Search Engine Optimisation is becoming increasingly important for online businesses and publications which want their content to reach a wide audience. The process can be a bit tricky to get the hang of at first, so the SEO evaluation company Rank Tracker has identified the most common mistakes when optimising a webpage.
A poorly designed webpage will always rank lower than a page with clear design – but it’s not just a matter of making a webpage look good. Oftentimes, websites which attempt to look fancy or exclusive are presented in a style which is difficult for search engines to read, and if a search engine cannot properly read a site’s content then it makes it much more difficult to evaluate and give a positive ranking. To ensure that your optimisation does not go to waste, make sure your web design is clear and easy to read.
Randomly selected, or even worse, non-existent keywords are another sure-fire way to sink your SEO ranking. When selecting keywords, it is important to think of the user. What are they most likely to search to find your content? Checking what’s trending on your targeted search engine is also essential. Google Trends, for example, can give you an idea of what people are searching for so that you can tailor your keywords to fit changing search patterns.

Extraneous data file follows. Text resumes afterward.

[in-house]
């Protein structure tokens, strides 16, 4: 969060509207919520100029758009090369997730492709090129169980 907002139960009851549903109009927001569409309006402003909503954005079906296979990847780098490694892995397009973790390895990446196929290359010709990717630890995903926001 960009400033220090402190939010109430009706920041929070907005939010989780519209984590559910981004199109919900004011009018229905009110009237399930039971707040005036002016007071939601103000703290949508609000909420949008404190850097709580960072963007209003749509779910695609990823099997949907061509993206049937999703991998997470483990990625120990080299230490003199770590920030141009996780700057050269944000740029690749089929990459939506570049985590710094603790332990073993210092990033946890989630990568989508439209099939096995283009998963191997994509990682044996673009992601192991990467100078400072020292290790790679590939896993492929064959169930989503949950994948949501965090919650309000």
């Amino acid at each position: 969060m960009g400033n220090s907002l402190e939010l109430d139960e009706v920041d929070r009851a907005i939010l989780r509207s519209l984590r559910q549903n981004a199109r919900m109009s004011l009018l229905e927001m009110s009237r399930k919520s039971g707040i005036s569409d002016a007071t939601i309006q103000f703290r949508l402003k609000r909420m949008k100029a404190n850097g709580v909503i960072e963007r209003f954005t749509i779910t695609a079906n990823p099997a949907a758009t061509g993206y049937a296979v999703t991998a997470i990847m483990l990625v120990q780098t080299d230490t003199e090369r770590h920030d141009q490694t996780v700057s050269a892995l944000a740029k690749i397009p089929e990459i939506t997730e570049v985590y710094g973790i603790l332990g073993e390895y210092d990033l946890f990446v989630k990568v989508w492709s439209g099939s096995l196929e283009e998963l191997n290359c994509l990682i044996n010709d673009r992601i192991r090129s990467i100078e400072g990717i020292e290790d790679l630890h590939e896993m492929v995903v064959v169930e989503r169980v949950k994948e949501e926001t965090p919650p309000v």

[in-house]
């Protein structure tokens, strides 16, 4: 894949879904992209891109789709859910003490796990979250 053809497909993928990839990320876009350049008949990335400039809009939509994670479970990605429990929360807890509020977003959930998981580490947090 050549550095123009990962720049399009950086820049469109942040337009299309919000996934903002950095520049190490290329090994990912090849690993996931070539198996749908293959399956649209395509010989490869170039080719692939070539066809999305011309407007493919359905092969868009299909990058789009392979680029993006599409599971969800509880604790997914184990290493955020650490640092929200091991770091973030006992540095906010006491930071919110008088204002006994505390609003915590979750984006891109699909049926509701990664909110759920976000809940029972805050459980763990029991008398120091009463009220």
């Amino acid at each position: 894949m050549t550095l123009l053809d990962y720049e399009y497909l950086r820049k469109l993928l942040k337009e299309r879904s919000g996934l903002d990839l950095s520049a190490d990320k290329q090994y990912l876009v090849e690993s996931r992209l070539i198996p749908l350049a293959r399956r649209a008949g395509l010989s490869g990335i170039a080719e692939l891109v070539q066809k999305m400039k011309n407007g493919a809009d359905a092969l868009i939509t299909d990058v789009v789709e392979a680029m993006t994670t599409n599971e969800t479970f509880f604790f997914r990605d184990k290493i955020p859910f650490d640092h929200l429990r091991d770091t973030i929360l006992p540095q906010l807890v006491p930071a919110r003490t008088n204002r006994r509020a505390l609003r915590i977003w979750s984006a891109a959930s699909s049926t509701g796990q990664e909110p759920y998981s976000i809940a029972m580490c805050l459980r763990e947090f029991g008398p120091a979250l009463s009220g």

To ensure that people stay on your website, make sure that load times are fast. Not only are people much more likely to click away from a slow loading webpage, but some search engines including Google have already started to take page load times into account for their rankings.
Linking to other trusted websites is good for SEO, but it is important to make the text of the link relevant to what is being linked to. Rather than “click here” style links, use key phrases and make the link a naturally flowing part of the text.
Using the tried and true “reverse pyramid” technique in your webpage’s code can also help optimisation. By placing the most crucial general information at the top of the page, and your less relevant or more specific information lower, search engines are more likely to pick up on the most useful information.
On the topic of code, it should be as high quality and clean as possible. Search engines prefer sites which run quickly, and which are easy to comb through without any confusing changes in style.
It is worth remembering that many of your users will be viewing your website on their mobile devices. The desktop version may look great, but if users have to zoom in or flip their devices to view your content, then the site requires mobile optimisation. Some search engines also factor in mobile optimisation.
Finally, alt-text must not be forgotten. The text which describes the images on your page should also appear elsewhere on the page to create some consistency and show relevance. It’s even better if you use popular search terms or your SEO keywords.
Avoiding these common mistakes takes a bit of knowledge but not very much effort, and the results are well worth it. A properly optimised webpage can add a lot of value to a business, driving sales, brand recognition, and engagement – so keep SEO in mind the next time you update your webpage.